"2003: Amnesty International is today launching a new report on the children who 'disappeared' in El Salvador during the armed conflict that took place in the country from 1980 to 1991.

The report, 'El Salvador: Where are the disappeared children?', outlines the despair and tireless efforts made by parents and relatives of the disappeared children and non-governmental organizations to establish their fate, and the failure of authorities to address their claim of truth and justice.

'Those relatives have suffered for too long and deserve to know where their children are,' Amnesty International said. 'The failure of the authorities in El Salvador is only adding insult to injury... For 21 years the Salvadorean judicial system and the state have failed them and their family, to such an extent that on 18 June 2003 the Inter-American Commission of Human Rights submitted the case to the Inter-American Court of Human Rights,' Amnesty International said.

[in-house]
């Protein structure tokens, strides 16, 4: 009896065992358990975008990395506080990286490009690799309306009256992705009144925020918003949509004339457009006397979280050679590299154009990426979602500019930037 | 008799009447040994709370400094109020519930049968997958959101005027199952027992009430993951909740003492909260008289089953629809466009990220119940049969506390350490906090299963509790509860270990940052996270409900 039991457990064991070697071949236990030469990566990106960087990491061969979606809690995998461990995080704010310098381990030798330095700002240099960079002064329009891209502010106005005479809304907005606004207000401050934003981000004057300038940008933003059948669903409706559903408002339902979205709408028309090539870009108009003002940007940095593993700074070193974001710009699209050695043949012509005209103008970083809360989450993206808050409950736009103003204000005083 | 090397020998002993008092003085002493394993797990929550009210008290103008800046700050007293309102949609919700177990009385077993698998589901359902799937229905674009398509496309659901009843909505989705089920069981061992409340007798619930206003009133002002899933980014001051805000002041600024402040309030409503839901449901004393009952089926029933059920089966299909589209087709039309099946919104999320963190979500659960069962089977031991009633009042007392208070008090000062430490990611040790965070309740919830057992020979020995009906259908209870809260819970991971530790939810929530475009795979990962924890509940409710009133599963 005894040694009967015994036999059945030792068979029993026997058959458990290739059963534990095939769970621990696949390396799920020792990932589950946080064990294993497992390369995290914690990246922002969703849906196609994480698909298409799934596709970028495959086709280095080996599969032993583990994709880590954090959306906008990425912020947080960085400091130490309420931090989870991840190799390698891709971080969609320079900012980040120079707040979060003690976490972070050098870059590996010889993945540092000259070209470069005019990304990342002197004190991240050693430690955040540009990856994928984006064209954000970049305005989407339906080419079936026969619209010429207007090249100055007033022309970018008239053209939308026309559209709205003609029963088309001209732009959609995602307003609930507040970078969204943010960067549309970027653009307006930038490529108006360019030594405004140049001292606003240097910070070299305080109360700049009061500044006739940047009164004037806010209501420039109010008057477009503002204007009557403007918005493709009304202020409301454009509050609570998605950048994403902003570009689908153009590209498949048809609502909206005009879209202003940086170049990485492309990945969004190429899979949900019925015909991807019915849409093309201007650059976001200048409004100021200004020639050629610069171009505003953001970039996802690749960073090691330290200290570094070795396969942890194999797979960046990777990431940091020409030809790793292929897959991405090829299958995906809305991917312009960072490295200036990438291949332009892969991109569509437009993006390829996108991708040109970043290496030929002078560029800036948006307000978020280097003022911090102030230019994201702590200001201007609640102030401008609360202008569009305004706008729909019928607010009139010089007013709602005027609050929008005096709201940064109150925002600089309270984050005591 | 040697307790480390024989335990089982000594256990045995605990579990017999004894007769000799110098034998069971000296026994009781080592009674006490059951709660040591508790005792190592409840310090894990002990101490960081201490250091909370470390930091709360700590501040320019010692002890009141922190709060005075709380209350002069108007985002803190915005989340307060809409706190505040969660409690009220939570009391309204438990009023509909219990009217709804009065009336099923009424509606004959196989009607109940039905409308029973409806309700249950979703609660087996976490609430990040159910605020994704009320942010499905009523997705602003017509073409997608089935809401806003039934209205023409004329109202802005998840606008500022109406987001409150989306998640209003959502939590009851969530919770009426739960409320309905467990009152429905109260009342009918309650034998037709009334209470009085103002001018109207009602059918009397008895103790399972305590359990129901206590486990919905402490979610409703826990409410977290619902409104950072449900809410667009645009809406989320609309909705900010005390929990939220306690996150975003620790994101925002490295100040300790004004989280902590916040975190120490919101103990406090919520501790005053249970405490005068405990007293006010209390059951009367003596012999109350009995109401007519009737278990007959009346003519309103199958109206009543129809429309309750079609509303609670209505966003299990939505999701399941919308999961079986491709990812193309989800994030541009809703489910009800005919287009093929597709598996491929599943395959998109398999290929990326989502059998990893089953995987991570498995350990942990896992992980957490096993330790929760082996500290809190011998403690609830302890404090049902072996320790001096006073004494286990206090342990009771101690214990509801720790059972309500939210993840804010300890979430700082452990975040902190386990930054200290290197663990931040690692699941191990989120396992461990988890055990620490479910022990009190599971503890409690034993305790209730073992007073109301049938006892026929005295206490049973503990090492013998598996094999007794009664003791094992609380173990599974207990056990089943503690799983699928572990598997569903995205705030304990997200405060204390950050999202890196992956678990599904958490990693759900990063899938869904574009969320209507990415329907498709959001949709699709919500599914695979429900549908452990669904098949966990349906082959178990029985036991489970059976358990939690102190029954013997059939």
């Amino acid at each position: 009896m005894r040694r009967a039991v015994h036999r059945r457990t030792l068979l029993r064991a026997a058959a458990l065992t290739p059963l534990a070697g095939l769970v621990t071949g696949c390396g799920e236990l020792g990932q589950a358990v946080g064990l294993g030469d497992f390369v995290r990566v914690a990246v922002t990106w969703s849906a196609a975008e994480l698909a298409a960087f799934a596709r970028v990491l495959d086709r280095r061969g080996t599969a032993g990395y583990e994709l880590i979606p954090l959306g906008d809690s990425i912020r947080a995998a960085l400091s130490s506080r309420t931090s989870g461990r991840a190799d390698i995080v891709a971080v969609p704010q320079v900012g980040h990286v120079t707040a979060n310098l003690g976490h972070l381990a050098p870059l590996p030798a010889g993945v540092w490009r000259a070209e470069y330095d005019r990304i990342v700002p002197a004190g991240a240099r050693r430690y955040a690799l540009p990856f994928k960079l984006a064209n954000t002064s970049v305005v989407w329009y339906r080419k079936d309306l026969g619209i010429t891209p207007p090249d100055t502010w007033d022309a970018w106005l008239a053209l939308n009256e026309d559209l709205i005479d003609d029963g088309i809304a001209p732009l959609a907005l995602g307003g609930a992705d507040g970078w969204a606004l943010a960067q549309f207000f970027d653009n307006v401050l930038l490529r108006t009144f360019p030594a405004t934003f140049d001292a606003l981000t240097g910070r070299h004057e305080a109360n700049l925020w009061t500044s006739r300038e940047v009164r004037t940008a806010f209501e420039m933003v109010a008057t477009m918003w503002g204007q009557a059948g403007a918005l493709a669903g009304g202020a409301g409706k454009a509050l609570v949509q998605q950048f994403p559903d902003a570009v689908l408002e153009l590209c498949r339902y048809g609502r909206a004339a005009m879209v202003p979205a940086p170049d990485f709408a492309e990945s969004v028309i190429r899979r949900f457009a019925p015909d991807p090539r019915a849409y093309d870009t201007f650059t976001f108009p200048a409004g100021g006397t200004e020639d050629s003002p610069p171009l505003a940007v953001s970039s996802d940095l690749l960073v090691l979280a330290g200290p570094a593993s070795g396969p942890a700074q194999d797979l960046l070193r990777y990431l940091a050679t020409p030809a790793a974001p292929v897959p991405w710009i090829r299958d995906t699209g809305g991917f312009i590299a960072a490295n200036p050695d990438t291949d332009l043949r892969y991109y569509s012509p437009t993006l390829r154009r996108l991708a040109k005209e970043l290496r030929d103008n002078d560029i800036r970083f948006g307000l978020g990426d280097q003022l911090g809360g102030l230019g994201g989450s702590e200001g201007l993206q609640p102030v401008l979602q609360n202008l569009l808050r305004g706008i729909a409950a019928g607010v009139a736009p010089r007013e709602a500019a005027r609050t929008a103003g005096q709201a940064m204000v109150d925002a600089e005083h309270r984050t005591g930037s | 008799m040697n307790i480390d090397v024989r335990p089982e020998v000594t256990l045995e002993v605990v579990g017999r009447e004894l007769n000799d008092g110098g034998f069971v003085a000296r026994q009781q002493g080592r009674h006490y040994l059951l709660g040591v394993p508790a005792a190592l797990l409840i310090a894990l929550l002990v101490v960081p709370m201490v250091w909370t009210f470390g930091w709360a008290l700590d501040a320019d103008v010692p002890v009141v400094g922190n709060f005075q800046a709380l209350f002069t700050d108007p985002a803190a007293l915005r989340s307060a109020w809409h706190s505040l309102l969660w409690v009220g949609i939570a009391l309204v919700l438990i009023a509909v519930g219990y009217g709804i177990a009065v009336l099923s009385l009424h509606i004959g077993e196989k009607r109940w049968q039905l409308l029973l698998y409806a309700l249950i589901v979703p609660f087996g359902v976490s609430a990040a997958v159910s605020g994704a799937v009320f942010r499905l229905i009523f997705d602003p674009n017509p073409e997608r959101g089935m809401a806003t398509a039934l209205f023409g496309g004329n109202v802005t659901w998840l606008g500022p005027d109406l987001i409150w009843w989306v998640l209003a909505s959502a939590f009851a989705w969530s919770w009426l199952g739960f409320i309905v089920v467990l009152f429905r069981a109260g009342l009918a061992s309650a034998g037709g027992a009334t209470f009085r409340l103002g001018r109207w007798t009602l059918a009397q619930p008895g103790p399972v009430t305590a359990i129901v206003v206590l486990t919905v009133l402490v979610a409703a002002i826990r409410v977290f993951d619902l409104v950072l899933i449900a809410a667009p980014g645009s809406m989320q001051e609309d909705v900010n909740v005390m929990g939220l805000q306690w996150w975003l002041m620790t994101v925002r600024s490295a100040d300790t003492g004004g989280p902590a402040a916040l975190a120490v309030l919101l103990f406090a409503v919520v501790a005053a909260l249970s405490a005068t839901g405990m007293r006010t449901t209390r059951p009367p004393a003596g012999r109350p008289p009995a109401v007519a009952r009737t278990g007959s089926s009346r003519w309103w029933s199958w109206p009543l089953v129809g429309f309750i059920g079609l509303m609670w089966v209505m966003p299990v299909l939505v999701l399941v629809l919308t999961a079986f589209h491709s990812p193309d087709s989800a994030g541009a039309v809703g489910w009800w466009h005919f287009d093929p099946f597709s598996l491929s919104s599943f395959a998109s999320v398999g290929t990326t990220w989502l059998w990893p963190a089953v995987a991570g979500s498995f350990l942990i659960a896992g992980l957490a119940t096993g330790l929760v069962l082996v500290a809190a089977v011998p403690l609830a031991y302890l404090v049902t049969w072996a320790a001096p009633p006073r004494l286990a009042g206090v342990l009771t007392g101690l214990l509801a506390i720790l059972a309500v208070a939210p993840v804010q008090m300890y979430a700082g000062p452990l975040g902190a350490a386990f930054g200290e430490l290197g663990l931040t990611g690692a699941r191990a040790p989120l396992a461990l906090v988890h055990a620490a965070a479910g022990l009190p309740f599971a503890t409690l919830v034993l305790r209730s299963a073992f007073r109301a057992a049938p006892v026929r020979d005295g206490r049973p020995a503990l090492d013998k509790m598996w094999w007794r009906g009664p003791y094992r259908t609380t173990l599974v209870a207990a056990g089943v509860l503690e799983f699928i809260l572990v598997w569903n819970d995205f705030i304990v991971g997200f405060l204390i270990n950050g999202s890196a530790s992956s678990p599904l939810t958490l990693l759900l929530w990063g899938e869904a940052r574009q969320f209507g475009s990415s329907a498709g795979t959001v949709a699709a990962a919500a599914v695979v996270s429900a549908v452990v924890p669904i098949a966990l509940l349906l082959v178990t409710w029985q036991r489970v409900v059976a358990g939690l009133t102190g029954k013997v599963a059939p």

'Past and present Salvadorean authorities have failed in their duty to carry out thorough impartial and independent investigations and bring those responsible to justice in accordance to the San José Agreement - one of a series of agreements signed between the government and the armed opposition groups in 1990, near the end of the conflict. The agreement focused on respect for human rights, investigation into human rights violations, and the identification and punishment of those responsible.' Amnesty International added.

'On one hand, the authorities have failed to investigate and punish past human rights violations. On the other, they refuse to even support efforts by parents, relatives and NGOs to find the disappeared children.'"

2:08 pm  
Blogger David Glazier said...

Mr Gray:

You have addressed my comments with a plethora of quotations from sources which are not all that impressive such as as the rent-a-crowd Amnesty International.

However you have totally failed to address my commments concerning the alleged coups and economic devastation. When did these coups take place? Can the economy of El Salvador really be described as a "devastation" - I don't think so.